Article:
In a previous post, I said that Jim Rosenau and I underestimated the disruption to American politics from people going online. I want to expand on that, to consider whether we misunderstood the way people use the Internet, and how that affects social trust. The upshot: probably not.
Jim and I saw the Internet as a profound tool which people can use to improve their lives. Our premise was that most people would use it as such — a premise colored by our own use of the Internet as professionals committed to reason and knowledge. That commitment requires active use, however, to filter useless or bogus information.
What Jim and I did not appreciate is that not everyone uses the Internet the same way. Some — probably most — people use it much more passively, primarily for entertainment. More accurately: we knew that people use the Internet as entertainment, but failed to appreciate how passive use could matter. This may have been a mistake, at least where our research speaks to the 2016 election.
Insofar as it is an entertainment medium, the Internet might be much more like television than we anticipated. This is an important comparison: in a lecture in 1995, Robert Putnam argued that the decline in social capital in the United States was due to television, at least in part. Television sucks up time that would instead be used for social and civic activity, leaving the viewer isolated and alone instead. Television also affects how people see the world around them, making them less trusting and more afraid. Putnam — in this photo from 1995, looking like he just murdered his family — expanded this argument in his famous book, Bowling Alone.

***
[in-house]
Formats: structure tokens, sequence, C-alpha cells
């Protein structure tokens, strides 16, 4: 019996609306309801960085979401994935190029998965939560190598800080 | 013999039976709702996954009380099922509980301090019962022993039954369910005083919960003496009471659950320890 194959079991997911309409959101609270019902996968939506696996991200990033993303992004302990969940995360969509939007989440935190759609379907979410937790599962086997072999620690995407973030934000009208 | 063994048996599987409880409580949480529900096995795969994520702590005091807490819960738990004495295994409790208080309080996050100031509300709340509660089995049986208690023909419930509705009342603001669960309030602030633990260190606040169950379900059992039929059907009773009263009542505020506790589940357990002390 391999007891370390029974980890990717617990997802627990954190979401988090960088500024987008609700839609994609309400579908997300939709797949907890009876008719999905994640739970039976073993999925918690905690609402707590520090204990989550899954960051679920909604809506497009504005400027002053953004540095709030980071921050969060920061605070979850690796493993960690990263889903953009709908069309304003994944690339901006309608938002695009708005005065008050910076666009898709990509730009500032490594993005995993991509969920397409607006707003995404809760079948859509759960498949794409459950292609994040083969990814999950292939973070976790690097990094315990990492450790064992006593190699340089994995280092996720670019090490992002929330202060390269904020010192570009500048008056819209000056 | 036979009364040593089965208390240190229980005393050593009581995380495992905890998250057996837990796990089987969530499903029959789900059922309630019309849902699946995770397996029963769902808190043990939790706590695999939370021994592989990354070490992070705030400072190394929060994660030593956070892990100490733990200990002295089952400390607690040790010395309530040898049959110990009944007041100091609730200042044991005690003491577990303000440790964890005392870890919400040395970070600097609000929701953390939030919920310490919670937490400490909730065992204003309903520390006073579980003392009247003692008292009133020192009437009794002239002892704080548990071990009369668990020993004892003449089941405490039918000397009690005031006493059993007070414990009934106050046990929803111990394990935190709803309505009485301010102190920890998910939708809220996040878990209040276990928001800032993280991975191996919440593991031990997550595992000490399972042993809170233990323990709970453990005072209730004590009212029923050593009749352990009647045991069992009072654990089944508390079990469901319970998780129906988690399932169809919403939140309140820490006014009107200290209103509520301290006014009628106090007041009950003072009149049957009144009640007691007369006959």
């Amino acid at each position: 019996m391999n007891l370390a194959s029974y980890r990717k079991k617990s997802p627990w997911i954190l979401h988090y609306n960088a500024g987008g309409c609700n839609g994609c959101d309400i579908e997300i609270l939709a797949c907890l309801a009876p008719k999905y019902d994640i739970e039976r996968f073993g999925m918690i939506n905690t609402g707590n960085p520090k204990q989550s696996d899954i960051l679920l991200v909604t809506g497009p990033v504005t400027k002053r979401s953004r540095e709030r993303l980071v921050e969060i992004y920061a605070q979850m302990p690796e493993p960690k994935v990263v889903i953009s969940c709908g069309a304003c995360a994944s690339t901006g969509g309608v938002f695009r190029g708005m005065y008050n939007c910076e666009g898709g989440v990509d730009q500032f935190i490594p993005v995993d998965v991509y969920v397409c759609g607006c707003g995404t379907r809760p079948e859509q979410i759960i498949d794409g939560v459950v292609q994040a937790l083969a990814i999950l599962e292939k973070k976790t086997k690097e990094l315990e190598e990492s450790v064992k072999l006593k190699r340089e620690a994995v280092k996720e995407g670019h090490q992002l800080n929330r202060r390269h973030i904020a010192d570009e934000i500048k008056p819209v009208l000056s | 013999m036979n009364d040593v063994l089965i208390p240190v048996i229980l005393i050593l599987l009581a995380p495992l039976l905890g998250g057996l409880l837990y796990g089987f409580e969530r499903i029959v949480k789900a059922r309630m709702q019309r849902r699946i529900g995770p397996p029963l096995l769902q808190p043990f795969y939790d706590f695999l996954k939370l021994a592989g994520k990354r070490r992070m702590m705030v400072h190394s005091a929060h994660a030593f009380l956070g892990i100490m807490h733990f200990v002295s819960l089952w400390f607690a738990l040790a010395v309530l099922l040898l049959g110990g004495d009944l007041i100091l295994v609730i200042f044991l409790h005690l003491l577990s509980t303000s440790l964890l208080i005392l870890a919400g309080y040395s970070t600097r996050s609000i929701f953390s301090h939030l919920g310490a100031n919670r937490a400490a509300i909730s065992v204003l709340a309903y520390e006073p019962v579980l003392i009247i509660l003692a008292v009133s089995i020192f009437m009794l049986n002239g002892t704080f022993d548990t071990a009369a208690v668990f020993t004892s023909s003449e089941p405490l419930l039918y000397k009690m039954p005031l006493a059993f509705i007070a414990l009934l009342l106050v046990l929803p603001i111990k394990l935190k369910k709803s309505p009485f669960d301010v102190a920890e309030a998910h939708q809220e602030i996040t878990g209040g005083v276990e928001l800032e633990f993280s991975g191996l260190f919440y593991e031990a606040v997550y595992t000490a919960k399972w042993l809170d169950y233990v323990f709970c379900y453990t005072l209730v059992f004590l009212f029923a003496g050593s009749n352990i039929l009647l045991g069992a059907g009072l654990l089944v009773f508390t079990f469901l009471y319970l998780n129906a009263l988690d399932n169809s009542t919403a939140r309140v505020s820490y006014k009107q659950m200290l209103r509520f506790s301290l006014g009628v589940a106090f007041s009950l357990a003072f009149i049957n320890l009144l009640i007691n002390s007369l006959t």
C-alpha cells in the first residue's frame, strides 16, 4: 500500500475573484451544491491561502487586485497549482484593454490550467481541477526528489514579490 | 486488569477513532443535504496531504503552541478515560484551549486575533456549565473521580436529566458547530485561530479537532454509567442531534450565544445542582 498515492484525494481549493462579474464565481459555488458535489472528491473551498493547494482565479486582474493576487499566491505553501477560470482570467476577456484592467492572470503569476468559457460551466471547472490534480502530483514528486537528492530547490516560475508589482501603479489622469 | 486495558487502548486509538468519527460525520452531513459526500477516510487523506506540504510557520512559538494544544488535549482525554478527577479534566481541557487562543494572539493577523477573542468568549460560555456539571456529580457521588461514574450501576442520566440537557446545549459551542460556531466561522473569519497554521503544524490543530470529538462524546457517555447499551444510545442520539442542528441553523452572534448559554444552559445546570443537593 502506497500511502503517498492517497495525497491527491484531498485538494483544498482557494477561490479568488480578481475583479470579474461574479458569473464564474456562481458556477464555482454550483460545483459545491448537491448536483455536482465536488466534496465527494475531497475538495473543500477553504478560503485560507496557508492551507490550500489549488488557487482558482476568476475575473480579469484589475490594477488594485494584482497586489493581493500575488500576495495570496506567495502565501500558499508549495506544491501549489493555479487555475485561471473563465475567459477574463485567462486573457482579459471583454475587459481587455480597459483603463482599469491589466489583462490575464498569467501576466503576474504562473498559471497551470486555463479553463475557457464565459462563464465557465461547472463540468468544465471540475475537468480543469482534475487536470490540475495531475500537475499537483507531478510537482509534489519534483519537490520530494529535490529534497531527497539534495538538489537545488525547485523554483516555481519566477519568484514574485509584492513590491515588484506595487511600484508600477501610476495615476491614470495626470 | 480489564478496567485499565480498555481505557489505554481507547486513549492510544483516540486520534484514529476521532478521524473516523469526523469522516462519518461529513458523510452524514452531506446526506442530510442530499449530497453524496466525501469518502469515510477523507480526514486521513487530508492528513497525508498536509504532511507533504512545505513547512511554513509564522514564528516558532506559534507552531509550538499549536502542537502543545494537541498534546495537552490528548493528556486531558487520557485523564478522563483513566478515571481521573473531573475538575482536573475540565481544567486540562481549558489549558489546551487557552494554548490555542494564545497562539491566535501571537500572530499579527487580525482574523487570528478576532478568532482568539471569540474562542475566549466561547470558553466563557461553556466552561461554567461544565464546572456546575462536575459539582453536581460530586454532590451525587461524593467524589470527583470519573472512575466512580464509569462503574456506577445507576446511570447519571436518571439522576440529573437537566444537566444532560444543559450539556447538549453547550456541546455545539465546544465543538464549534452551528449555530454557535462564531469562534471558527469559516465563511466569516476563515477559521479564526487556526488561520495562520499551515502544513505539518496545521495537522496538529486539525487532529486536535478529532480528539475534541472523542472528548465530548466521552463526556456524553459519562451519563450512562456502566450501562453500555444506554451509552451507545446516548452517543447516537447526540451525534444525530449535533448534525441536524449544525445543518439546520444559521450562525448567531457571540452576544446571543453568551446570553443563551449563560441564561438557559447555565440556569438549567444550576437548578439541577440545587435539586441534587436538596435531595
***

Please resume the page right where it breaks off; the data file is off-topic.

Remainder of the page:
In the book, he includes the Internet with television as causing the decline in social capital.
Putnam used social trust and civic engagement as indicators of social capital. Here is a chart from the 1995 article based on his lecture, showing how social trust, newspaper reading, group membership, and voting vary based on age. The x-axis is year of birth: people born in years up to 1930 have high rates of all four, but these rates drop off sharply for people born from 1945 onward.
Putnam said that this trend correlates well with the uptick in television viewing, and he found little evidence that other possible culprits explain the data. One of the consequences he pointed to was the ‘mean world effect’ — that television promotes pessimism of human nature, and a view of the world as more violent than it really is (this is also called mean world syndrome). Just offhand, I would guess this is likely a worse problem for the Internet, for those who are passive users.
For a rough look at whether the Internet is in fact making things worse, I went back into the data. I made this graph from the same General Social Survey data that Putnam used for some of his data two decades ago — it’s still being updated regularly. (I did not apply any smoothing to the graph; Putnam used 5-year moving averages). Keep in mind that this is 2014 data (voting for the 2012 election), where Putnam used 1994 data (the 1992 election). So, for example, where 70% of respondents born in 1930 voted in 1992, 100% of them voted in 2012. Granted, 2012 was a historic election, with unusual turnout across the board.